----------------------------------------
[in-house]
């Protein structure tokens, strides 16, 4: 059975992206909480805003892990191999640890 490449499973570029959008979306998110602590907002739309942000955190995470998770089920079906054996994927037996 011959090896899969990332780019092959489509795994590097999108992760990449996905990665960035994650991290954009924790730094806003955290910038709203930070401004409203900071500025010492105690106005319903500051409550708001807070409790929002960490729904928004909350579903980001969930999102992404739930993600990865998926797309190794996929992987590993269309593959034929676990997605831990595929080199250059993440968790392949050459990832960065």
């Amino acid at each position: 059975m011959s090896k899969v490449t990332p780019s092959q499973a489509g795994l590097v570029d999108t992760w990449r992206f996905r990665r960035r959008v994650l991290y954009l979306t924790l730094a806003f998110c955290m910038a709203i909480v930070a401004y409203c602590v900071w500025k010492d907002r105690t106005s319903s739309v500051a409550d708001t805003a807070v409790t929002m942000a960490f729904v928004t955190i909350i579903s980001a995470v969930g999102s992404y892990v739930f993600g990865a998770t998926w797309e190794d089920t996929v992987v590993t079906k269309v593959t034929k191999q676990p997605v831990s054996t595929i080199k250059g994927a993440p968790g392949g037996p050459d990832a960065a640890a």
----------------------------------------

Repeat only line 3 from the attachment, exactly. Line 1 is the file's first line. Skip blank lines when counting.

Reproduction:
């Amino acid at each position: 059975m011959s090896k899969v490449t990332p780019s092959q499973a489509g795994l590097v570029d999108t992760w990449r992206f996905r990665r960035r959008v994650l991290y954009l979306t924790l730094a806003f998110c955290m910038a709203i909480v930070a401004y409203c602590v900071w500025k010492d907002r105690t106005s319903s739309v500051a409550d708001t805003a807070v409790t929002m942000a960490f729904v928004t955190i909350i579903s980001a995470v969930g999102s992404y892990v739930f993600g990865a998770t998926w797309e190794d089920t996929v992987v590993t079906k269309v593959t034929k191999q676990p997605v831990s054996t595929i080199k250059g994927a993440p968790g392949g037996p050459d990832a960065a640890a």